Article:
More than two-thirds of people over the age of 65 say they have trouble remembering details and learning new things. Many felt that getting old meant getting “senile” and forgetting was just a natural part of that. Are you having problems remembering things? Are you are afraid you may be developing Alzheimer’s or are losing your mind? Having a poor memory does not always mean you are going to develop dementia. Your brain may simply be malnourished.

I would like to tell you about the mother of a friend of mine, Esther. She was an amazing woman who had come a long way, with only a high school diploma. She had risen from the bottom rung of the typing pool to the head of Selective Service for the northern part of the State of Indiana. After Selective Service (the draft) was eliminated she took a job in another federal agency, but soon found she was requiring her to take some classes in order to keep her job. She would constantly say, “You can’t teach an old dog new tricks.” She made herself believe she couldn’t learn anymore, that she was too old, so she quit her job and  moved to Albuquerque to be with her sister.

After her move she put together some aerobic exercise routines and convinced the Department of Senior Affairs for the City of Albuquerque that she could teach seniors exercises and and became the first, and only, senior citizen employed by the city. She traveled to all the city’s eight centers with her music box and her routines which were a bit departure from her usual Lawrence Welk-type music, consisted of country and boot-scooting music. They were creative and fun, and succeeded in getting the seniors up and moving. That old dog taught herself new tricks, and inspired young and old alike with her energy and ingenuity until her death at 92.Â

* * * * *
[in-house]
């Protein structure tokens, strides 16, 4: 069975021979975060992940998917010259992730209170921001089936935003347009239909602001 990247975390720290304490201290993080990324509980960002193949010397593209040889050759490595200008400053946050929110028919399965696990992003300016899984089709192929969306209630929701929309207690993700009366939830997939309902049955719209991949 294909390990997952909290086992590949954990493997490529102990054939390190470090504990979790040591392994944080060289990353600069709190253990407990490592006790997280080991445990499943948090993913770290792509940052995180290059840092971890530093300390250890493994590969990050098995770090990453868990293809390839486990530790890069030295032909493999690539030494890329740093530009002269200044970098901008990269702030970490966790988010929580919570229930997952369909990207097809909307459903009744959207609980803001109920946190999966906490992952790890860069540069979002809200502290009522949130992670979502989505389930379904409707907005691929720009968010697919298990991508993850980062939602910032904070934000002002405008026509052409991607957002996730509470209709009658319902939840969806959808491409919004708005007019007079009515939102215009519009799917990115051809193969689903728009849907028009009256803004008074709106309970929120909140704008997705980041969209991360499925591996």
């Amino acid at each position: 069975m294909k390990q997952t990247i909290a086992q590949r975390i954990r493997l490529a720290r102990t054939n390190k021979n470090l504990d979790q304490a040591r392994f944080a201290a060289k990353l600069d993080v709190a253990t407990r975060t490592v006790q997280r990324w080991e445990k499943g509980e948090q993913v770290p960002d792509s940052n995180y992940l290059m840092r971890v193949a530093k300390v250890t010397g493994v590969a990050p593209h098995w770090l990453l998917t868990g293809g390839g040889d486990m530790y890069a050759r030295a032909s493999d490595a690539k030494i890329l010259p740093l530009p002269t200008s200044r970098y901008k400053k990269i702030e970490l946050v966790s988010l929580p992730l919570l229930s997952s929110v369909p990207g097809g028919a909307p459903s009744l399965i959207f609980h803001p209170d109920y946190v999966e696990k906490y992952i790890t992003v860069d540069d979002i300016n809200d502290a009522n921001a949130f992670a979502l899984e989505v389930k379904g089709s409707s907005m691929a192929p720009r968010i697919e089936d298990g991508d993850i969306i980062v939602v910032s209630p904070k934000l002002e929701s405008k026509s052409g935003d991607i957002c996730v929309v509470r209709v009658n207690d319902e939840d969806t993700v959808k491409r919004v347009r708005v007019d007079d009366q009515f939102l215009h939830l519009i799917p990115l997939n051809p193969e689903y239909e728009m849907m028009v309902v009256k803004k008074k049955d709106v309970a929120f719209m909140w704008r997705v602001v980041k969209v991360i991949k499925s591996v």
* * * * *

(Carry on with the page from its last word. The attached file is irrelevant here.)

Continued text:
Memory and learning are not lost when we get older. It is true that as we get older our brains, like other parts of our body, lose some of its connections and elasticity. It could be that our malnourished brains are simply starved for oxygen and the right nutrients. Our brains actually use up a large percentage of the oxygen we take in. If the flow of blood is constricted to our brain, through plaque build up in the arteries, the brain received less oxygen in order for the brain cells to make their connections. When the circulation is sluggish, and the blood is low in “brain food,” memory function is poor.

Esther, who was afraid she would get dementia like her mother, did some research on the subject and found that keeping your body moving and the blood flowing lessened the chances of developing dementia – and it became her mission to fight and move all the way to her grave as she helped others to do the same.

Memory problems can be caused by other things as well, such as medications, illnesses, such as depression, thyroid problems, allergies to food, poor digestion, hormone imbalance and stress can also be contributing factors. Many of these problems can be helped with a regular exercise and balanced diet – and can even allow you to cut down on medications.

Don’t assume that old age brings memory problems. Do as Esther did and get up and move. You can teach an old dog new tricks – if they want to learn.

This is Ron White, two-time USA Memory Champion , memory training expert, and memory keynote speaker. I’m glad to show you that nourishing your brain can improve your memory.